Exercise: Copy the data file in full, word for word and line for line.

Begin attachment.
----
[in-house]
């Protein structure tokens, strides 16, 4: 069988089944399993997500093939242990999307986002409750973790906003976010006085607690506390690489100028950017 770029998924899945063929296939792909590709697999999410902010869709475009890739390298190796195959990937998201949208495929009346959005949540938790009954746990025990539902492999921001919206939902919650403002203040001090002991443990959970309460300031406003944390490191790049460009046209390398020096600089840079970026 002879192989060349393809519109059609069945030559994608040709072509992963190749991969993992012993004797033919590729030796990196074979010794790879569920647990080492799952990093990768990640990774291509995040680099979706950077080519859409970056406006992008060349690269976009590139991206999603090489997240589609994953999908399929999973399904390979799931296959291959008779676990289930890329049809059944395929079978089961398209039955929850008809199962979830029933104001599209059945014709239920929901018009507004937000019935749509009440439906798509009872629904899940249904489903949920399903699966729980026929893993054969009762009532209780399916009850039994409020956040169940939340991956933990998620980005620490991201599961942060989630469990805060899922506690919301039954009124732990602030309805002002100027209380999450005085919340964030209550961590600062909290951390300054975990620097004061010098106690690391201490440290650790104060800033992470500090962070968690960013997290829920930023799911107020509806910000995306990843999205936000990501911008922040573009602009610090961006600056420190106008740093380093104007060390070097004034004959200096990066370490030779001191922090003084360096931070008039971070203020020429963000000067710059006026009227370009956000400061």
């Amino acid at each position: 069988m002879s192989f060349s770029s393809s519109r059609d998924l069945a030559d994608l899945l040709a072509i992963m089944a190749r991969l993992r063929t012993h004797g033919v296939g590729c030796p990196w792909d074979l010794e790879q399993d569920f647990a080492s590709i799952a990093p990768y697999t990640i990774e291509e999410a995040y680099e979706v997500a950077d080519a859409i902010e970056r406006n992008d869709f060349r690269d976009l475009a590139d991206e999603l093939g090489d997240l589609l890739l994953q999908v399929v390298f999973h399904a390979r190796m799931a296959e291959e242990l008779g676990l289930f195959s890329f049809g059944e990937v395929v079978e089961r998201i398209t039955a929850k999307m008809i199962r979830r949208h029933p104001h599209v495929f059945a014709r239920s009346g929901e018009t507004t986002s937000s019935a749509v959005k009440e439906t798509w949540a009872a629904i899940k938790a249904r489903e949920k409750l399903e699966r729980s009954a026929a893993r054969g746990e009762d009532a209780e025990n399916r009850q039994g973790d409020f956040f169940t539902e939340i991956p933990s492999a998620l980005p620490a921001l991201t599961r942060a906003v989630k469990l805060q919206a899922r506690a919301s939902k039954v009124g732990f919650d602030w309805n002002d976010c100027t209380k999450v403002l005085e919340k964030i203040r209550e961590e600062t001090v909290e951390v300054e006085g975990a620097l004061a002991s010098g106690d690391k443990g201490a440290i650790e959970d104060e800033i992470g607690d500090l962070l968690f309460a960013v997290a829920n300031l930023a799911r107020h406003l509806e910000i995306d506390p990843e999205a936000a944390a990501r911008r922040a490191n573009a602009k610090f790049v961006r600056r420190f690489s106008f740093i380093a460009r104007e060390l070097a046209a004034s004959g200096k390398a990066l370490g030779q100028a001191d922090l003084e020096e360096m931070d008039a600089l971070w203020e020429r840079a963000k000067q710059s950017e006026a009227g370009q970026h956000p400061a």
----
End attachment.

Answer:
[in-house]
């Protein structure tokens, strides 16, 4: 069988089944399993997500093939242990999307986002409750973790906003976010006085607690506390690489100028950017 770029998924899945063929296939792909590709697999999410902010869709475009890739390298190796195959990937998201949208495929009346959005949540938790009954746990025990539902492999921001919206939902919650403002203040001090002991443990959970309460300031406003944390490191790049460009046209390398020096600089840079970026 002879192989060349393809519109059609069945030559994608040709072509992963190749991969993992012993004797033919590729030796990196074979010794790879569920647990080492799952990093990768990640990774291509995040680099979706950077080519859409970056406006992008060349690269976009590139991206999603090489997240589609994953999908399929999973399904390979799931296959291959008779676990289930890329049809059944395929079978089961398209039955929850008809199962979830029933104001599209059945014709239920929901018009507004937000019935749509009440439906798509009872629904899940249904489903949920399903699966729980026929893993054969009762009532209780399916009850039994409020956040169940939340991956933990998620980005620490991201599961942060989630469990805060899922506690919301039954009124732990602030309805002002100027209380999450005085919340964030209550961590600062909290951390300054975990620097004061010098106690690391201490440290650790104060800033992470500090962070968690960013997290829920930023799911107020509806910000995306990843999205936000990501911008922040573009602009610090961006600056420190106008740093380093104007060390070097004034004959200096990066370490030779001191922090003084360096931070008039971070203020020429963000000067710059006026009227370009956000400061």
């Amino acid at each position: 069988m002879s192989f060349s770029s393809s519109r059609d998924l069945a030559d994608l899945l040709a072509i992963m089944a190749r991969l993992r063929t012993h004797g033919v296939g590729c030796p990196w792909d074979l010794e790879q399993d569920f647990a080492s590709i799952a990093p990768y697999t990640i990774e291509e999410a995040y680099e979706v997500a950077d080519a859409i902010e970056r406006n992008d869709f060349r690269d976009l475009a590139d991206e999603l093939g090489d997240l589609l890739l994953q999908v399929v390298f999973h399904a390979r190796m799931a296959e291959e242990l008779g676990l289930f195959s890329f049809g059944e990937v395929v079978e089961r998201i398209t039955a929850k999307m008809i199962r979830r949208h029933p104001h599209v495929f059945a014709r239920s009346g929901e018009t507004t986002s937000s019935a749509v959005k009440e439906t798509w949540a009872a629904i899940k938790a249904r489903e949920k409750l399903e699966r729980s009954a026929a893993r054969g746990e009762d009532a209780e025990n399916r009850q039994g973790d409020f956040f169940t539902e939340i991956p933990s492999a998620l980005p620490a921001l991201t599961r942060a906003v989630k469990l805060q919206a899922r506690a919301s939902k039954v009124g732990f919650d602030w309805n002002d976010c100027t209380k999450v403002l005085e919340k964030i203040r209550e961590e600062t001090v909290e951390v300054e006085g975990a620097l004061a002991s010098g106690d690391k443990g201490a440290i650790e959970d104060e800033i992470g607690d500090l962070l968690f309460a960013v997290a829920n300031l930023a799911r107020h406003l509806e910000i995306d506390p990843e999205a936000a944390a990501r911008r922040a490191n573009a602009k610090f790049v961006r600056r420190f690489s106008f740093i380093a460009r104007e060390l070097a046209a004034s004959g200096k390398a990066l370490g030779q100028a001191d922090l003084e020096e360096m931070d008039a600089l971070w203020e020429r840079a963000k000067q710059s950017e006026a009227g370009q970026h956000p400061a």